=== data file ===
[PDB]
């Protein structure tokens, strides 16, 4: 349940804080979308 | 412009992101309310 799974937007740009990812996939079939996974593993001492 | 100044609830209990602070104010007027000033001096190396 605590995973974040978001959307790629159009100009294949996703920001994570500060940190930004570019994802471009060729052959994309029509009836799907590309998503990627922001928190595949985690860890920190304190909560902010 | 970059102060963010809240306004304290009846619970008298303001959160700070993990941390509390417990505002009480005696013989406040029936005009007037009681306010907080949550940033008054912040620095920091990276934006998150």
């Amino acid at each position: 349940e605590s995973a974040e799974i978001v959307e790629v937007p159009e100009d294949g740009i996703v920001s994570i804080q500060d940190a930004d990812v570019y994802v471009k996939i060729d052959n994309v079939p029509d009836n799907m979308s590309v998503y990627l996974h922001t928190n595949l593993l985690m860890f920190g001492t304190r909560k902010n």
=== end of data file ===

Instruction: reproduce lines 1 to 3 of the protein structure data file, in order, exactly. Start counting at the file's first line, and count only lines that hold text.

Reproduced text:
[PDB]
């Protein structure tokens, strides 16, 4: 349940804080979308 | 412009992101309310 799974937007740009990812996939079939996974593993001492 | 100044609830209990602070104010007027000033001096190396 605590995973974040978001959307790629159009100009294949996703920001994570500060940190930004570019994802471009060729052959994309029509009836799907590309998503990627922001928190595949985690860890920190304190909560902010 | 970059102060963010809240306004304290009846619970008298303001959160700070993990941390509390417990505002009480005696013989406040029936005009007037009681306010907080949550940033008054912040620095920091990276934006998150």
């Amino acid at each position: 349940e605590s995973a974040e799974i978001v959307e790629v937007p159009e100009d294949g740009i996703v920001s994570i804080q500060d940190a930004d990812v570019y994802v471009k996939i060729d052959n994309v079939p029509d009836n799907m979308s590309v998503y990627l996974h922001t928190n595949l593993l985690m860890f920190g001492t304190r909560k902010n």